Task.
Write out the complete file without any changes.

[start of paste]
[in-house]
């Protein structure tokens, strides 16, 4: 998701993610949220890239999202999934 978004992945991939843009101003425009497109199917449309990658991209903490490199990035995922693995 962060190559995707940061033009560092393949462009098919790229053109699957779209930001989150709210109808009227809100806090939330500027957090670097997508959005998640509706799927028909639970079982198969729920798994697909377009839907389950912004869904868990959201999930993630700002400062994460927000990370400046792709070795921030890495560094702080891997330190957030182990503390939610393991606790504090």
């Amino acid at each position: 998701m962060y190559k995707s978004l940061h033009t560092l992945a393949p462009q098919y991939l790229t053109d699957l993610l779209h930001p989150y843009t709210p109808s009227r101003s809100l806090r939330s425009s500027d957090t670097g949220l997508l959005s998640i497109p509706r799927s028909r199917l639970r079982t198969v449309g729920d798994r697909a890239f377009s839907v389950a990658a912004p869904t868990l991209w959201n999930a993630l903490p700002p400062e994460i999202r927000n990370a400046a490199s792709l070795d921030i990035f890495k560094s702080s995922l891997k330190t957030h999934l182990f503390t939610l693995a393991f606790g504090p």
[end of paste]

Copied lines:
[in-house]
């Protein structure tokens, strides 16, 4: 998701993610949220890239999202999934 978004992945991939843009101003425009497109199917449309990658991209903490490199990035995922693995 962060190559995707940061033009560092393949462009098919790229053109699957779209930001989150709210109808009227809100806090939330500027957090670097997508959005998640509706799927028909639970079982198969729920798994697909377009839907389950912004869904868990959201999930993630700002400062994460927000990370400046792709070795921030890495560094702080891997330190957030182990503390939610393991606790504090």
């Amino acid at each position: 998701m962060y190559k995707s978004l940061h033009t560092l992945a393949p462009q098919y991939l790229t053109d699957l993610l779209h930001p989150y843009t709210p109808s009227r101003s809100l806090r939330s425009s500027d957090t670097g949220l997508l959005s998640i497109p509706r799927s028909r199917l639970r079982t198969v449309g729920d798994r697909a890239f377009s839907v389950a990658a912004p869904t868990l991209w959201n999930a993630l903490p700002p400062e994460i999202r927000n990370a400046a490199s792709l070795d921030i990035f890495k560094s702080s995922l891997k330190t957030h999934l182990f503390t939610l693995a393991f606790g504090p």